class="Paragraph">> I'd like to see that. Could you post a couple of frame grabs on the CML >website, Sean?

>There is definitely noise but the level at which is acceptable is subjective and there are pretty good noise reduction software that can cut it down by 1/2.

>I never said I could get to 80,000 ASA without noise but it doesn't look as bad as you might think.

>I especially used it in Iraq when the Night Vision was too much and I wanted the Color of the activity in the shot at night.

>So choices between Green and a little noisy vs. full color and more noisy I chose the Color. I could let things explode and blow out and still see things that the light would reveal. The NV adapter would always clamp down to protect itself.

>Remember this post where I described Recovering HD from tape in Various shooting philosophies

>Same test 3 Stops Over exposure and 6 Stops Under exposures.

>1) No Matrix, flat Gamma, DCC off, (recoverable 1 over 2 under)

>2) ITU 709, Gamma 3 -20, DCC ON, (Recoverable 1.5 Over 3 under)

>3) Doing everything possible to recover in Camera
(Recoverable 3 Over 6 under with Post Color Correction)

>I want to try this recording to hard drive and see if there is any more dynamic range or better performance Signal to noise doing this again Tape Vs Hard drive.

>If you have the chance to
Test It before I do
Lets compare notes.

>B. Sean Fairburn SOC
Director of Photography
Castaic Ca


>B&W HD (From recovering) :

>OK

>There are at least 3 Flavours of B&W that I use
Largely broken down in this way and much of how the look is pulled off is done with Good Lighting and Makeup. It is really an art working in B&W.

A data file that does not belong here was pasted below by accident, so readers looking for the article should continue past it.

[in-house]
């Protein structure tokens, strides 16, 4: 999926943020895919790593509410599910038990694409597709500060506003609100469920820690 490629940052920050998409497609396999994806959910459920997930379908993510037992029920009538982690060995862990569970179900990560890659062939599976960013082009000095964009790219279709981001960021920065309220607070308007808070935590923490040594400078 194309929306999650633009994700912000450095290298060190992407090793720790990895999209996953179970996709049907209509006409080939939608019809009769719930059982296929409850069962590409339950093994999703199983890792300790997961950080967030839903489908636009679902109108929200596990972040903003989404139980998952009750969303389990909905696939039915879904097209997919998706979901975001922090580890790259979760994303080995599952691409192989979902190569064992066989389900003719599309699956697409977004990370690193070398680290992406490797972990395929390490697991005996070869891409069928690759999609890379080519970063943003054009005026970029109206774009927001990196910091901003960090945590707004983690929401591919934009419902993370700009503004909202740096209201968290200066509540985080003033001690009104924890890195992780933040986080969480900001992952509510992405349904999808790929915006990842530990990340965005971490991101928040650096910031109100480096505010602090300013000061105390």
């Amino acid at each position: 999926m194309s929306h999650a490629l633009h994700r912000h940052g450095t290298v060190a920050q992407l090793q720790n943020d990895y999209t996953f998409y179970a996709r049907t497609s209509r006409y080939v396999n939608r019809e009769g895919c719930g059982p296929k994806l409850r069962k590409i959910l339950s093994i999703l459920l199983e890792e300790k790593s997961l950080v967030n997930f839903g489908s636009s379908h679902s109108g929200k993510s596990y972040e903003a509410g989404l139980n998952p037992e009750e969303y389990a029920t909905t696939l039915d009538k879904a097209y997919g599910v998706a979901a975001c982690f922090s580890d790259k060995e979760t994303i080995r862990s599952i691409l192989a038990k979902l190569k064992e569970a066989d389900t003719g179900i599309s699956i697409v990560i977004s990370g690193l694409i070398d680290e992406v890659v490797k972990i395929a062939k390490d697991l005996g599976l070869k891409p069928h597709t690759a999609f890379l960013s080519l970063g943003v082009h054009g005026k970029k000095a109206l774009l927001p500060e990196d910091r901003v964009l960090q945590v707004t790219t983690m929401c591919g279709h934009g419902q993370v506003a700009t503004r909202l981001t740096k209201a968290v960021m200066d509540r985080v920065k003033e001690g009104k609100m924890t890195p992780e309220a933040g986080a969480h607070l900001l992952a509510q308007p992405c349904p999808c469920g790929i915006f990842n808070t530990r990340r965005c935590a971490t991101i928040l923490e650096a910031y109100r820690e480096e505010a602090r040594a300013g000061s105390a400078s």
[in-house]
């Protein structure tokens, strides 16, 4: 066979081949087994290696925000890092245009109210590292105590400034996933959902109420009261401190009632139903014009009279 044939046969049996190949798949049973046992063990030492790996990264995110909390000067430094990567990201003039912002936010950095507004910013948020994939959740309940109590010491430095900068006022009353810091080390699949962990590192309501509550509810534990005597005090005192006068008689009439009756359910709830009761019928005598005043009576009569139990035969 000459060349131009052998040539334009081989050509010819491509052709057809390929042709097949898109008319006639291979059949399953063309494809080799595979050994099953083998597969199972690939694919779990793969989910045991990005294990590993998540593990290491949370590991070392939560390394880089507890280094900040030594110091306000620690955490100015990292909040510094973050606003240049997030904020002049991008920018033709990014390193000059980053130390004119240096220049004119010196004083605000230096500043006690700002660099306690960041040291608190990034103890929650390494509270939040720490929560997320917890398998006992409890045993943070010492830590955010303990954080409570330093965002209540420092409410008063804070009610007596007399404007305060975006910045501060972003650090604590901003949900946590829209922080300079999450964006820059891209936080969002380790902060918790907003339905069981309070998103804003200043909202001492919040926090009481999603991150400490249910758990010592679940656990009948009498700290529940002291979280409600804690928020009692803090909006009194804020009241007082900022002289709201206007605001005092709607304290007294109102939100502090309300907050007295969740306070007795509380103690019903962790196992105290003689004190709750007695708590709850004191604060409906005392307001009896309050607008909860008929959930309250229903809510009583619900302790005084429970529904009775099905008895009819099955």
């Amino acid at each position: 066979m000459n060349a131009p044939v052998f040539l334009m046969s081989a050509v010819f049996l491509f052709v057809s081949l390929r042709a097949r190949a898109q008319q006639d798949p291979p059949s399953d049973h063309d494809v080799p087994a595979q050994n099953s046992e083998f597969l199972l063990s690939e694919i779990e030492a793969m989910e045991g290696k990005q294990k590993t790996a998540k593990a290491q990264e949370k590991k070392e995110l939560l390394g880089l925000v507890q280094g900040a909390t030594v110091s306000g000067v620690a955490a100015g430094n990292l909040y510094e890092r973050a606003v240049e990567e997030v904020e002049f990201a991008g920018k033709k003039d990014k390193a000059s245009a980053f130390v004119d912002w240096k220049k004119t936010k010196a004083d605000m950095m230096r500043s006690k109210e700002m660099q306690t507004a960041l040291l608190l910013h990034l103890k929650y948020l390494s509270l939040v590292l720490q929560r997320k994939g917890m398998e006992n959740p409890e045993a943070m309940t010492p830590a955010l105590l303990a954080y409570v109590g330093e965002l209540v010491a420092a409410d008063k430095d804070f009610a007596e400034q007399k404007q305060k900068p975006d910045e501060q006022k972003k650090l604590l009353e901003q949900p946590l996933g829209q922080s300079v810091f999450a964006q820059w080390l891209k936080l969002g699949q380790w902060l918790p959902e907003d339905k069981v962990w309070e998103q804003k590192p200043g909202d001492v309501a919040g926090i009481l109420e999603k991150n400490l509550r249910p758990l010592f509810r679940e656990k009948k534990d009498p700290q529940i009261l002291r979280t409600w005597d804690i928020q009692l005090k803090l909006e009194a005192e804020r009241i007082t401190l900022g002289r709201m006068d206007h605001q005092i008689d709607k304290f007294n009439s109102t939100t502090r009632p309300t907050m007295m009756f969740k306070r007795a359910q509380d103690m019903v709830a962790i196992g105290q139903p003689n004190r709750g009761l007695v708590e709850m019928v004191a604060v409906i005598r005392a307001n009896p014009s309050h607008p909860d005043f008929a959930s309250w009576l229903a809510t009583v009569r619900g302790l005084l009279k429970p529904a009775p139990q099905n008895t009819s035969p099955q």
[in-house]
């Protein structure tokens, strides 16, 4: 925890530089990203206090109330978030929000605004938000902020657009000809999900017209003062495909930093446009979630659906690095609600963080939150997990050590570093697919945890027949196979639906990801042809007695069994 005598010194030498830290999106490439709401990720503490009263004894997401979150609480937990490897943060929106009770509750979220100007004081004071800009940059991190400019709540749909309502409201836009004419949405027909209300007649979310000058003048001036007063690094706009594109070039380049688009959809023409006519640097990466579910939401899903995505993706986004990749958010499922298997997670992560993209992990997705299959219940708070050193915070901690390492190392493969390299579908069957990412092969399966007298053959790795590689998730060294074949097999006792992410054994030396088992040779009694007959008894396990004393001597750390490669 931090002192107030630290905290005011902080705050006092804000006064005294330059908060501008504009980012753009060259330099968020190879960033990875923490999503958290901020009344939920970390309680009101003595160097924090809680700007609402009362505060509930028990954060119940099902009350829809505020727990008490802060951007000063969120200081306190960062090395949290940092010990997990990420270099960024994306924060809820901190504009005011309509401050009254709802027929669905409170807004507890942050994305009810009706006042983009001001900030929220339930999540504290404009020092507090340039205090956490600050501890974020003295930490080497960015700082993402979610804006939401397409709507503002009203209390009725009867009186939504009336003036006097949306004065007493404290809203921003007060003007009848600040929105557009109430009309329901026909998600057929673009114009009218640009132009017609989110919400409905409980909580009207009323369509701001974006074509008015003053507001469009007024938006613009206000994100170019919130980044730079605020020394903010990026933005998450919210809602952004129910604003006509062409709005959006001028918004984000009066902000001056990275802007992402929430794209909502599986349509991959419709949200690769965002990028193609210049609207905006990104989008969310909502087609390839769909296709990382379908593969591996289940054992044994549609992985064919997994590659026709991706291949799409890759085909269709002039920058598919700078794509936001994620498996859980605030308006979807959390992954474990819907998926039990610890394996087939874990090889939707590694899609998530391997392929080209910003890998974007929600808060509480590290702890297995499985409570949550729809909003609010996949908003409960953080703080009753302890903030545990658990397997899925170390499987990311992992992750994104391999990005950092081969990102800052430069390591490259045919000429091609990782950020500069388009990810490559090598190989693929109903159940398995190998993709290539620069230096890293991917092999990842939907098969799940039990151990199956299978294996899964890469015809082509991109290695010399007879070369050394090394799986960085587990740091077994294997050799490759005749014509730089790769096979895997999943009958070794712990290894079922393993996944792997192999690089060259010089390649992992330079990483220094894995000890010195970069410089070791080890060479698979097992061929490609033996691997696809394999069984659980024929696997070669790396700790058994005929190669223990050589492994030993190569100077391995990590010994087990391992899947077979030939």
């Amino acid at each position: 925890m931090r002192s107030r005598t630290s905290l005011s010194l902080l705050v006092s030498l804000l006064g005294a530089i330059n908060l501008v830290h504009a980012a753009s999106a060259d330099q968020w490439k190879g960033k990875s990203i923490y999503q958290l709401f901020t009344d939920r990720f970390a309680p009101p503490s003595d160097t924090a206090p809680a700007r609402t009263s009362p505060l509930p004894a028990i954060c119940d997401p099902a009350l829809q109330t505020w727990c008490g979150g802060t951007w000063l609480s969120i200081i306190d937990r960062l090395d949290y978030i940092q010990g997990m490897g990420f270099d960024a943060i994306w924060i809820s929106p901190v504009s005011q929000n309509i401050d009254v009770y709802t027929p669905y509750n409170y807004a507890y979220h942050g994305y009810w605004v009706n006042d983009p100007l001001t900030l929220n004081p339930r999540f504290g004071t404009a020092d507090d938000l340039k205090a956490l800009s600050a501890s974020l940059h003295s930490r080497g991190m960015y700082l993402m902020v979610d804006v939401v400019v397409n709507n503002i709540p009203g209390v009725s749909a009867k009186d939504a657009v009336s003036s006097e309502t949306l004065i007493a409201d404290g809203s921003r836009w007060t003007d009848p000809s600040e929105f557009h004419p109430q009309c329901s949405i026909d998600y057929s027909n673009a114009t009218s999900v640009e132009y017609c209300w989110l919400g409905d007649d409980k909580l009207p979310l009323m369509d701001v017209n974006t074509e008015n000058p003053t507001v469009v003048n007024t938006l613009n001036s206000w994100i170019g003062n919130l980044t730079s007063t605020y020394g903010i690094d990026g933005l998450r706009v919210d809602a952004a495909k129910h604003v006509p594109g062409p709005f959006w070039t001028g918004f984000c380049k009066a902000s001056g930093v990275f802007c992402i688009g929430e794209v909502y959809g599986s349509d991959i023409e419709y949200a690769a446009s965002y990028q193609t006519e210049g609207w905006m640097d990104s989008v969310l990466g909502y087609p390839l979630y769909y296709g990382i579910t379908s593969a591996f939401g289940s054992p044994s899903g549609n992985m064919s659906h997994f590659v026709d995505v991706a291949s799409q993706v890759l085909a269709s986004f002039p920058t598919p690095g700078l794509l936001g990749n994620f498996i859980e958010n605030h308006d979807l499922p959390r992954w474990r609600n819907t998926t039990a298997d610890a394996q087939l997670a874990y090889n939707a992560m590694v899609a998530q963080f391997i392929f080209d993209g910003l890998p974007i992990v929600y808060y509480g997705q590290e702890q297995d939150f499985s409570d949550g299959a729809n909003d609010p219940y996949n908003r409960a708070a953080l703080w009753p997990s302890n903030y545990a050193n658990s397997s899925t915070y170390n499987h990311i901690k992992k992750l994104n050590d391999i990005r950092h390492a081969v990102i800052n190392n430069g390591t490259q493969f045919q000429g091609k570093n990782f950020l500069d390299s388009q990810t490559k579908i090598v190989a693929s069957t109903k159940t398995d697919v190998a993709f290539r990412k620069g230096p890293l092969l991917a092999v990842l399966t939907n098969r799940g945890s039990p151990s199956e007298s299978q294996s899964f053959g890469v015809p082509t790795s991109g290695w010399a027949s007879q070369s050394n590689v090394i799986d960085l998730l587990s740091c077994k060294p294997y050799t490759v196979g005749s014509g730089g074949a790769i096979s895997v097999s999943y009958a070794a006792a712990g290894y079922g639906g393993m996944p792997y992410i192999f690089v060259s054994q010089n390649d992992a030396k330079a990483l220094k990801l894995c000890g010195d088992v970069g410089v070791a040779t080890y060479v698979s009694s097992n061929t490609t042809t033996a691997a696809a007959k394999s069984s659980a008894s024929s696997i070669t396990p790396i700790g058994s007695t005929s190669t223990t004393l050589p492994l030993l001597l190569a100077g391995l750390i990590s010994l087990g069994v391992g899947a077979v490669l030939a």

>The Sony F-900/3 has a new page "Saturation" in the Paint Menu Very helpful when an overall B&W is necessary or a desat rate of 25%, 50% or 75% are desired Very Helpful. But more Caressing of the image is necessary to make it look really good, Gamma, Black Gamma and the exposure.

>1) High Contrast (White Whites Rich Blacks)
2) Middle Gray (No real whites or blacks)
3) Medium Contrast (Good whites but lifted blacks)

>Then there is the Single color pull out that is Fun to shoot.
Go to Multi Matrix and dial out the SAT to -99 on each Phase. Then go to the User Matrix and dial out the rest of the way to get to B&W.

>This way you can go back to Multi and pull up just one or 2 colors leaving everything else B&W. Very Handy Trick.

>Again Most of Good B&W is not just the absence of Color but
deliberately lighting and exposing properly to achieve the intended tonal range you want to capture and convey.

>B. Sean Fairburn SOC
Director of Photography
Castaic Ca


>Thanks for the B&W suggestions Sean.

>Another way to get a partial B&W effect is to selectively light parts of your set with very deeply saturated colors. Then go in and dial back saturation until the rest of the set becomes B&W.

>Jim Iacona
DP
San Francisco


>Jim Iacona wrote:

class="Paragraph">>Another way to get a partial B&W effect is to selectively light parts of your >set with very deeply saturated colors. Then go in and dial back >saturation until the rest of the set becomes B&W.

>Another way is to shoot with a monochrome camera.

>Really.

>Jeff "likes monochrome HD" Kreines


>Jeff wrote :

class="style7">>Another way is to shoot with a monochrome camera.

class="style7">>Really. Jeff "likes monochrome HD" Kreines

>But which mono color would that be white or black?

>Michael "likes duo chrome, I think" Bravin


>Michael Bravin wrote:

class="style7">> But which mono color would that be white or black?

>A nicely modulated gray...

>Jeff "charging royalties again" Kreines


>Jeff "likes monochrome HD" Kreines writes:

class="style7">>Another way is to shoot with a monochrome camera.

>Not if you want part of the scene to retain some color (which was the point of the original posting).

class="style7"><<Really.>>

>Really?

>Dan "or do it in post" Drasin
Producer/DP
Marin County, CA